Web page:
Long analysis of national income and tax data for 1929. In spite of the crash late in 1929 that wiped out $25B in stock value, total net income of $24.5B was almost unchanged from 1928, and much of that income came from capital gains, particularly for the highest income brackets (total net gains $3.9B).
Bell System grew at slower pace in 1930; revenues were $1.103B vs. $1.071B; net $283.5M vs. $291.1M; phones in system 20.098M, up 1.054M.
Rubber industry operations have recovered seasonally from low of last fall, but production for Jan.-Feb. remained 15% below 1930 and 30% below the 4-year average; outlook uncertain pending summer buying season; tire prices believed firmer; crude rubber situation remains unfavorable,
World sugar agreement to be signed June 5 at The Hague, where the permanent commission will be located. World lead producers agree to curtail output 15%.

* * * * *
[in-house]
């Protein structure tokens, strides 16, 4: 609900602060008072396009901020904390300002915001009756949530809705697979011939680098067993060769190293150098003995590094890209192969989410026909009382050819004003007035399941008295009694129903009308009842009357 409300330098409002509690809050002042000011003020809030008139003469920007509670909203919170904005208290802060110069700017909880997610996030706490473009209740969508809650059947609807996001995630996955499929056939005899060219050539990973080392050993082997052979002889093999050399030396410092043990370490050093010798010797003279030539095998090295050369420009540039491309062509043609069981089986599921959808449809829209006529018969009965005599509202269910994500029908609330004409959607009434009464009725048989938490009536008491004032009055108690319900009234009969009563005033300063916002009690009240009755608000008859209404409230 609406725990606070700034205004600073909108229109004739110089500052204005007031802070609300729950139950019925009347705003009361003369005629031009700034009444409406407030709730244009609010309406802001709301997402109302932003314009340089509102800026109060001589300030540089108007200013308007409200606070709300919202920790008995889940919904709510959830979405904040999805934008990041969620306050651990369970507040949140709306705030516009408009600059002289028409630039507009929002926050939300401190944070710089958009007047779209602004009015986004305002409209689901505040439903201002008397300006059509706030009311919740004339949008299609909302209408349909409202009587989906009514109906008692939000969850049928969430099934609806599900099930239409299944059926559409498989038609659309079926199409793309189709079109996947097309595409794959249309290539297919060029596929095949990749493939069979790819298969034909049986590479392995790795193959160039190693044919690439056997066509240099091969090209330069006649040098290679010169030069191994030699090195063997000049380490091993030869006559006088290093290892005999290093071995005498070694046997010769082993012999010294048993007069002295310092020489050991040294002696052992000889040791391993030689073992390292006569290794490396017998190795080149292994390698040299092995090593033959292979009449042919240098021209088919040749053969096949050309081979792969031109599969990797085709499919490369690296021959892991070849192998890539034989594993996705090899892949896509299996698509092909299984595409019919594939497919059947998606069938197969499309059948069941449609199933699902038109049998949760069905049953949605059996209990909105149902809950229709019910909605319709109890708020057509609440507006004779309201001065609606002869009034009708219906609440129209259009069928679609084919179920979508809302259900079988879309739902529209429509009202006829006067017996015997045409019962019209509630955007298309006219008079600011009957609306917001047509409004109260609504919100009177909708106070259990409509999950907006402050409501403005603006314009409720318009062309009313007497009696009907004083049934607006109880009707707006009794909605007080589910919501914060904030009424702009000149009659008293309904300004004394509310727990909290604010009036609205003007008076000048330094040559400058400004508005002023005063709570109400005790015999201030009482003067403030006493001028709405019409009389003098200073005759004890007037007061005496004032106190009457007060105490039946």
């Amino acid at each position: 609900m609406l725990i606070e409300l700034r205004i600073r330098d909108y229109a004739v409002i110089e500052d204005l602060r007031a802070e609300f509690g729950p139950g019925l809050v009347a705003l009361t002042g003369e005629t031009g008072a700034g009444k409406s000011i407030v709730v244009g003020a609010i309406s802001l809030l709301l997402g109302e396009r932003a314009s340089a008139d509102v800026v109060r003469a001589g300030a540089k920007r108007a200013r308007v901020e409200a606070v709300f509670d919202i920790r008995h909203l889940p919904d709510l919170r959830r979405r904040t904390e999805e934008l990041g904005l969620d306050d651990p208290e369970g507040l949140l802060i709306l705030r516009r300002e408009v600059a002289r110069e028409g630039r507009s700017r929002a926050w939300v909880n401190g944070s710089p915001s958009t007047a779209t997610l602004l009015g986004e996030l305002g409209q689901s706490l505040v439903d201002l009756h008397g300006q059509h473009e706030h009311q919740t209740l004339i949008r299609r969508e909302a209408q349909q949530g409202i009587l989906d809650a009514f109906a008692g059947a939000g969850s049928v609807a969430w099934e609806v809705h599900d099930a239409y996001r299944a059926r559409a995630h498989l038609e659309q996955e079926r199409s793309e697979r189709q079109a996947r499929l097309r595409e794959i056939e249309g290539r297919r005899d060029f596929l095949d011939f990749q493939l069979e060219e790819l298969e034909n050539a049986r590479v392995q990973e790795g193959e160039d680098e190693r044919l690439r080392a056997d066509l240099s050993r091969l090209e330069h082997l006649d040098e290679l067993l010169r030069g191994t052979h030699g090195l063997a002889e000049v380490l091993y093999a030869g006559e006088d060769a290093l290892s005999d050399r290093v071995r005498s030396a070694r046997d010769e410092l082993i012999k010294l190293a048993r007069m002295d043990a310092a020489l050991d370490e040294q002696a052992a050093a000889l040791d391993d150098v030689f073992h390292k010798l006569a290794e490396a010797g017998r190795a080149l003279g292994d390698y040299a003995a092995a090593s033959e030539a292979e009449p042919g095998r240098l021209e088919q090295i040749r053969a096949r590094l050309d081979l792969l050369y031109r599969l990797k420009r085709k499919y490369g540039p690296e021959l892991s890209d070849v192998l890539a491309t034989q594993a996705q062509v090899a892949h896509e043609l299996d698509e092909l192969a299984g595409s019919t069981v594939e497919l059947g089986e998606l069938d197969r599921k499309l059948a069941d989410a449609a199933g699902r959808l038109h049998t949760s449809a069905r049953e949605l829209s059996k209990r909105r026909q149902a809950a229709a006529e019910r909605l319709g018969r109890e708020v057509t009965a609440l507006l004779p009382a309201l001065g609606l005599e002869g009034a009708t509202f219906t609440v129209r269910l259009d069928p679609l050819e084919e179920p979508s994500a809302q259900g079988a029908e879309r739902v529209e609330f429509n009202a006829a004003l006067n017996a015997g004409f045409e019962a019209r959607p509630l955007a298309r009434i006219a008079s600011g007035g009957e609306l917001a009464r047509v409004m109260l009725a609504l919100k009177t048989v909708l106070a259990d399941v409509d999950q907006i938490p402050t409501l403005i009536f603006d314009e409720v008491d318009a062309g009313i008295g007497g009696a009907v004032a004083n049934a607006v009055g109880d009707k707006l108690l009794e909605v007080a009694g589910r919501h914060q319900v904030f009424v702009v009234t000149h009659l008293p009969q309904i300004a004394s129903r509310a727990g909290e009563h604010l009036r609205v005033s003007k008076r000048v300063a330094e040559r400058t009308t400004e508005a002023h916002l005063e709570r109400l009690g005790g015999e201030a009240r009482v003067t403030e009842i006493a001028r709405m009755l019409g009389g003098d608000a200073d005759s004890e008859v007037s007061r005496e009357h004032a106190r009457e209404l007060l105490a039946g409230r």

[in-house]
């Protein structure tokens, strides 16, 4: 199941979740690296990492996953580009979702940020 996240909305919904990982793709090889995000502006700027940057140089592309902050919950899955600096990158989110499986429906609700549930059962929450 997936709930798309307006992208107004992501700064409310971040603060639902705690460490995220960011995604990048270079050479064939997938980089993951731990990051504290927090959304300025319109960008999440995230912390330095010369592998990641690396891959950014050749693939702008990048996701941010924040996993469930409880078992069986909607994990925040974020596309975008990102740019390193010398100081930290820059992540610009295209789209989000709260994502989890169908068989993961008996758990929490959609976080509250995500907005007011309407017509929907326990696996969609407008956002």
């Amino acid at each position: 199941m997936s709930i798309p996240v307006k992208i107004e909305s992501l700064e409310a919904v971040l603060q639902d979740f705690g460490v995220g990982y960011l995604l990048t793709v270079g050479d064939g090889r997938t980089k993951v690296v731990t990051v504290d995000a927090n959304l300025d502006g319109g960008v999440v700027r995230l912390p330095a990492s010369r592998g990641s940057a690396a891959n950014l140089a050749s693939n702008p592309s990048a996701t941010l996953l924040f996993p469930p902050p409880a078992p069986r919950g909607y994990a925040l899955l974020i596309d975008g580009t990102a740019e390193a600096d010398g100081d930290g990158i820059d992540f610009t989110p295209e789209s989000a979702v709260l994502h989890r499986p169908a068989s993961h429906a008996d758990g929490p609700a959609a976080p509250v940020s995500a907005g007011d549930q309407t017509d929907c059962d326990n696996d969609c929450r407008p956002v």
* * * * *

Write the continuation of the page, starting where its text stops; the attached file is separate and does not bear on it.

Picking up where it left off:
Lloyd's reports world shipbuilding activity declined over 325,000 gross tons since start of year, to lowest in four years; British plunged from 908,902 to 693,814, US was relatively stable, and French increased substantially.
Canadian budget for fiscal year starting Apr. 1 was $386.4M, down $37.3M from prev. year.
French decree raises allowed percentage of foreign wheat in flour from 5% to 15%. Price of wheat is at postwar record high of 180 francs/100 kilos.
German state and central govts. guarantee 70% of credits to Russia to support German exports there.
Argentine exports in Q1 were 3.976M tons, valued at $162.0M, up 37.7% in volume but down 15% in value vs. 1930.
14 textile mills in Carolinas to merge into Textiles, Inc.; to be largest yarn spinner in US, controlling 300,000 spindles.
Fertilizer sales in 10 Southern states in 8 months ending in March were down 33% from prev. year.
American Tobacco makes 8 brands of cigarettes, 2 of little cigars, 2 of cigarette paper, 3 of "twist tobacco," and 17 of plug, chewing, and smoking tobaccos. American Machine & Foundry, whose machines make 95% of US cigarette output, is developing a machine that can produce up to 2,000 cigarettes a minute, vs. current machine's capacity of 600/minute.